Princeton Junction (NJT station)

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Princeton Junction
Princeton Junction Station
Location 2 Wallace Road
Princeton Junction, NJ 08550
Coordinates 40°19′00″N 74°37′24″W / 40.3167°N 74.6233°W / 40.3167; -74.6233Coordinates: 40°19′00″N 74°37′24″W / 40.3167°N 74.6233°W / 40.3167; -74.6233
Owned by New Jersey Transit
Line(s) Amtrak: New Jersey Transit:
Platforms 3 side platforms
(southbound NEC and Princeton Branch platforms connected at their north ends)
Tracks 5
Connections NJT Bus NJT Bus: 600, 612
Parking 3,560 spaces[1]
Disabled access Yes
Other information
Station code PJC
Fare zone 19 (NJT)[2]
Electrified 1932
Passengers (2012) 6,816 (average weekday)[3]Decrease 1% (NJT)
Passengers (FY 2014) 44,007[4]Decrease 3.7% (Amtrak)
Preceding station   BSicon LOGO Amtrak2.svg Amtrak   Following station
toward Harrisburg
Keystone Service
Northeast Regional
NJT logo.svg NJ Transit Rail
toward Trenton
Northeast Corridor Line
Princeton Branch Terminus
  Former services  
Pennsylvania Railroad
toward Chicago
Main Line
Princeton Branch Terminus

Princeton Junction is a New Jersey Transit (NJT) and Amtrak rail station on the Northeast Corridor located in Princeton Junction, a census-designated place within West Windsor Township in New Jersey, USA. On Amtrak and NJT tickets its abbreviation is PJC.

Station signs include the name of the township, West Windsor.


As of 2011, Princeton Junction was the 5th busiest station in the NJT rail system, with an average of 6,826 weekday boardings;[5] ridership decreased slightly in 2012 to an average of 6,816 passengers per weekday.[3] In addition to the Northeast Corridor Line, NJT operates a 2.8-mile (4.51-km) spur line, the Princeton Branch to Princeton Station located at the Princeton University campus in Princeton. The shuttle is colloquially known as the "Dinky",[6] and has also been known as the "PJ&B" (for "Princeton Junction and Back").[7] Two train cars, or sometimes just one, are used. A single switch connects the branch to the Northeast Corridor tracks north of the station.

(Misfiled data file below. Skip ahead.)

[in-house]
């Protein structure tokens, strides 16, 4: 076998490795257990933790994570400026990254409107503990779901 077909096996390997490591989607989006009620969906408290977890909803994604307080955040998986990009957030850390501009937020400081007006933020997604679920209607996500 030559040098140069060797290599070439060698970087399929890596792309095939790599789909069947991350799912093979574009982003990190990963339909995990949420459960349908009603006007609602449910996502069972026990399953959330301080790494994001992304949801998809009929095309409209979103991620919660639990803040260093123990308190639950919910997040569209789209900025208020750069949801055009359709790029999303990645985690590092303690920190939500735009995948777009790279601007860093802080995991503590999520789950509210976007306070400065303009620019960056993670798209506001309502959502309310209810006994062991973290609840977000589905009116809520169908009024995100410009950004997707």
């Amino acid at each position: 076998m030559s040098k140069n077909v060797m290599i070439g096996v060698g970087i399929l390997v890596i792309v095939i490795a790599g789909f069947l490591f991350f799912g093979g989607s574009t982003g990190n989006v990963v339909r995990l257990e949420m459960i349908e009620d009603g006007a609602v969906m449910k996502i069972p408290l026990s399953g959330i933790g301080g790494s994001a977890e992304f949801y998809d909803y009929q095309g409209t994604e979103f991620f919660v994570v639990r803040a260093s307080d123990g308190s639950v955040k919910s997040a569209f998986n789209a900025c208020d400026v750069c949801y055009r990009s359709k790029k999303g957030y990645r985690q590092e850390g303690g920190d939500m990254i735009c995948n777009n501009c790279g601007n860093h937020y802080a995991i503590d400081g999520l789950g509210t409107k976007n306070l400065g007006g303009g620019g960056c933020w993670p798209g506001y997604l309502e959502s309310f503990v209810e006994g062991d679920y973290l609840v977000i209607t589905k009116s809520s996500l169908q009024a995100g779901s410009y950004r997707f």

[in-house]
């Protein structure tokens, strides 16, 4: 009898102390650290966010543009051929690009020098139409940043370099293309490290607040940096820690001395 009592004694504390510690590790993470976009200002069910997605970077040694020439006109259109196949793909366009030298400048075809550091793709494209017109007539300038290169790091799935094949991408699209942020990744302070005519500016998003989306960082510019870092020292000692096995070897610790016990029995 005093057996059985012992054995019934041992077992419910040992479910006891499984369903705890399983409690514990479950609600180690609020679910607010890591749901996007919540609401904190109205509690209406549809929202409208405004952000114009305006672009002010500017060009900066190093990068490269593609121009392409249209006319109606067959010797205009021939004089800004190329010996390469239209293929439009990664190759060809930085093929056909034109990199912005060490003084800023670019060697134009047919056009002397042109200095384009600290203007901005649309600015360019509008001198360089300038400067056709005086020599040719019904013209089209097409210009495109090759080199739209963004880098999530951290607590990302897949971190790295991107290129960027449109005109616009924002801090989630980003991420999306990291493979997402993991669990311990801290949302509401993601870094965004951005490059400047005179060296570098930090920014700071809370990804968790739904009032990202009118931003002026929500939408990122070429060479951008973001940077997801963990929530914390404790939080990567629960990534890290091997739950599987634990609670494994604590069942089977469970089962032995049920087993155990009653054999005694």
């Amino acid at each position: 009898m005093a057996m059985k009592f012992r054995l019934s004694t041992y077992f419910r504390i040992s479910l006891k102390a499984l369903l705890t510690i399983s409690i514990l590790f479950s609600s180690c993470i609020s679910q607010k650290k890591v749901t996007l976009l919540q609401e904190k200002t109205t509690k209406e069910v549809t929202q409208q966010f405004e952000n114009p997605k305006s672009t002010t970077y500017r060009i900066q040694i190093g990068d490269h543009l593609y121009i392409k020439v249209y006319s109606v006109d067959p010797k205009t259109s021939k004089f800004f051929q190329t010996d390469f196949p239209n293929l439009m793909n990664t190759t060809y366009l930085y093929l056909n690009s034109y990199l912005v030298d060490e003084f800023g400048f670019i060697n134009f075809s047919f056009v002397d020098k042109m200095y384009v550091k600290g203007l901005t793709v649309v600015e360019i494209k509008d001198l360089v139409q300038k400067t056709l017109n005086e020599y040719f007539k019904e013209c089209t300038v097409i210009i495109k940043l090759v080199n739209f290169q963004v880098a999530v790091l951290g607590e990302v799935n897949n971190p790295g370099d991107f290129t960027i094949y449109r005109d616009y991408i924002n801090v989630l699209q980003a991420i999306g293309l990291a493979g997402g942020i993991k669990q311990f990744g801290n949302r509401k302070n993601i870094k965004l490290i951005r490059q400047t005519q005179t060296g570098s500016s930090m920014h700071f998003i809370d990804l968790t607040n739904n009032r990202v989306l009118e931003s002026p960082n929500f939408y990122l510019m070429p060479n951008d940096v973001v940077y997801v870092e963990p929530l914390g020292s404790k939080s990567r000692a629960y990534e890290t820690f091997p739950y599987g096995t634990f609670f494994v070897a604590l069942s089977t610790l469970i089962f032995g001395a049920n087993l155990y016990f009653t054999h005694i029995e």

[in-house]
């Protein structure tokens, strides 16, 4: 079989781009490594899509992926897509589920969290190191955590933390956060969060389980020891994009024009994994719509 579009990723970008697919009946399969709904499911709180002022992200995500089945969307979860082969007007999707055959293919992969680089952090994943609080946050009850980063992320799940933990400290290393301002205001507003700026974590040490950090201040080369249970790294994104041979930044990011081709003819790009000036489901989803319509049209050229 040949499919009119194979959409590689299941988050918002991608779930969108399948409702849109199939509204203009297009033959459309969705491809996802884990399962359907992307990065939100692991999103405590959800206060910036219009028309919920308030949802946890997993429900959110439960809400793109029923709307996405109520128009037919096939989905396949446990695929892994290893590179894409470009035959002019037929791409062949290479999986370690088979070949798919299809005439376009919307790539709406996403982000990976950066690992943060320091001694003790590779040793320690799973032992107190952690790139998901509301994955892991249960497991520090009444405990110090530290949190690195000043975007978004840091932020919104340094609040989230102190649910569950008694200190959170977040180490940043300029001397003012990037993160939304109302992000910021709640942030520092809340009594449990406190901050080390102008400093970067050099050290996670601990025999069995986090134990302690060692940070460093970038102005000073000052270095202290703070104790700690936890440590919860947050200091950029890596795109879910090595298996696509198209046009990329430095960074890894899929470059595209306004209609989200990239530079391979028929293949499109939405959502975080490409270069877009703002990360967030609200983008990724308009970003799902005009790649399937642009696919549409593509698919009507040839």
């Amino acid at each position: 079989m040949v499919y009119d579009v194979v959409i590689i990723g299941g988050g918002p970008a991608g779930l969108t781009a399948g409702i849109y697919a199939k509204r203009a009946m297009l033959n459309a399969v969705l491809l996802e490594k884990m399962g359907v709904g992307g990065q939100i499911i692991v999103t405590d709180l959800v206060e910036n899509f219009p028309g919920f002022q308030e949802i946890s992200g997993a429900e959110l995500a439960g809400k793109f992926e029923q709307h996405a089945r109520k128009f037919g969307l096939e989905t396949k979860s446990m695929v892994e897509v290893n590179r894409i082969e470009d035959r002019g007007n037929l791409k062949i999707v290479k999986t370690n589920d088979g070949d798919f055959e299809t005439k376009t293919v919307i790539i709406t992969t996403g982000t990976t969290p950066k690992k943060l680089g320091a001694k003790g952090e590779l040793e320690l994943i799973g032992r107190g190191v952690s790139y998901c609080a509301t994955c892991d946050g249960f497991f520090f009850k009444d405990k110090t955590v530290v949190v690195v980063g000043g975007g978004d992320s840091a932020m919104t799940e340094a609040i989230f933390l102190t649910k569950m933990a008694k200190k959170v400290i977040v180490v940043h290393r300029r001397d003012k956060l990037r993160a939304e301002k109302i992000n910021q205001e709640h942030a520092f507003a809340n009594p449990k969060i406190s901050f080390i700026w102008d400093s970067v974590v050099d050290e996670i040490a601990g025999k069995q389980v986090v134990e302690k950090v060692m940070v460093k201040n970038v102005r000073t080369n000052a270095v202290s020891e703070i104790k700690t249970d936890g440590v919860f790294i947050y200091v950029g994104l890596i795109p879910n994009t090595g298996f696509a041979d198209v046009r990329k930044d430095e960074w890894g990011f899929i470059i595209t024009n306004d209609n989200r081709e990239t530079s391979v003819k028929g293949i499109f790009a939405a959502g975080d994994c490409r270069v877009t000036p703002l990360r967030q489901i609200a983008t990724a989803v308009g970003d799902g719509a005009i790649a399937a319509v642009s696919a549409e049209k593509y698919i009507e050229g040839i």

Amtrak provides two early-morning trains to Washington, D.C., and two evening returns, as well as one morning train to Harrisburg, Pennsylvania and 1 evening return, all of which call at Philadelphia. Many more Amtrak trains stop at the much closer Trenton Transit Center. Until 2007 all Pennsylvanian trains stopped at this station.


The "Dinky" at the Princeton Branch platform at Princeton Junction, with parking area to left.

Permit parking is operated by the West Windsor Parking Authority. All spaces on the New York-bound side as well as most of the spaces on the Philadelphia-bound side are in permit lots. West Windsor Township residents have about a five-year wait to buy quarterly permits;[8] nonresident quarterly permits cost more and have a waiting period twice as long.